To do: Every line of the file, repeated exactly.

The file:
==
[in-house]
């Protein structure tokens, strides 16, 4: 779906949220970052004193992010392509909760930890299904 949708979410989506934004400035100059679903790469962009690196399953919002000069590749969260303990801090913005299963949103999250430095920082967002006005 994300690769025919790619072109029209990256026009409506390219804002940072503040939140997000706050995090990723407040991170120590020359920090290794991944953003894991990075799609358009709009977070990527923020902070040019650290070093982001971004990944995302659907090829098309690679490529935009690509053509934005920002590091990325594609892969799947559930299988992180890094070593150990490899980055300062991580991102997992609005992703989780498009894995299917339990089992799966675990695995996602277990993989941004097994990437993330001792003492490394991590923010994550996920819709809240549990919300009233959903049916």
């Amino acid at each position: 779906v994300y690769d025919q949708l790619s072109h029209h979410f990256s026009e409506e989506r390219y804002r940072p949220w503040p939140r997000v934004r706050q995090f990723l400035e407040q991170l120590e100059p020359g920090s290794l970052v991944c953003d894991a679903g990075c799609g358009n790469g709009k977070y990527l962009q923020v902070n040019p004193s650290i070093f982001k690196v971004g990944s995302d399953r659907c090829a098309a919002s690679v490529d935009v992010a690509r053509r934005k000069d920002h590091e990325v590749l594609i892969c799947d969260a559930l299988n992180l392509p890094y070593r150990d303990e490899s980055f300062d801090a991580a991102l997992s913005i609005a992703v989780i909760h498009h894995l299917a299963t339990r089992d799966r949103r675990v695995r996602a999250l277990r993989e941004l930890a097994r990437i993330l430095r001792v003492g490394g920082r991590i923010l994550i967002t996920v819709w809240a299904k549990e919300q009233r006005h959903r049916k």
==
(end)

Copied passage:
[in-house]
């Protein structure tokens, strides 16, 4: 779906949220970052004193992010392509909760930890299904 949708979410989506934004400035100059679903790469962009690196399953919002000069590749969260303990801090913005299963949103999250430095920082967002006005 994300690769025919790619072109029209990256026009409506390219804002940072503040939140997000706050995090990723407040991170120590020359920090290794991944953003894991990075799609358009709009977070990527923020902070040019650290070093982001971004990944995302659907090829098309690679490529935009690509053509934005920002590091990325594609892969799947559930299988992180890094070593150990490899980055300062991580991102997992609005992703989780498009894995299917339990089992799966675990695995996602277990993989941004097994990437993330001792003492490394991590923010994550996920819709809240549990919300009233959903049916």
């Amino acid at each position: 779906v994300y690769d025919q949708l790619s072109h029209h979410f990256s026009e409506e989506r390219y804002r940072p949220w503040p939140r997000v934004r706050q995090f990723l400035e407040q991170l120590e100059p020359g920090s290794l970052v991944c953003d894991a679903g990075c799609g358009n790469g709009k977070y990527l962009q923020v902070n040019p004193s650290i070093f982001k690196v971004g990944s995302d399953r659907c090829a098309a919002s690679v490529d935009v992010a690509r053509r934005k000069d920002h590091e990325v590749l594609i892969c799947d969260a559930l299988n992180l392509p890094y070593r150990d303990e490899s980055f300062d801090a991580a991102l997992s913005i609005a992703v989780i909760h498009h894995l299917a299963t339990r089992d799966r949103r675990v695995r996602a999250l277990r993989e941004l930890a097994r990437i993330l430095r001792v003492g490394g920082r991590i923010l994550i967002t996920v819709w809240a299904k549990e919300q009233r006005h959903r049916k």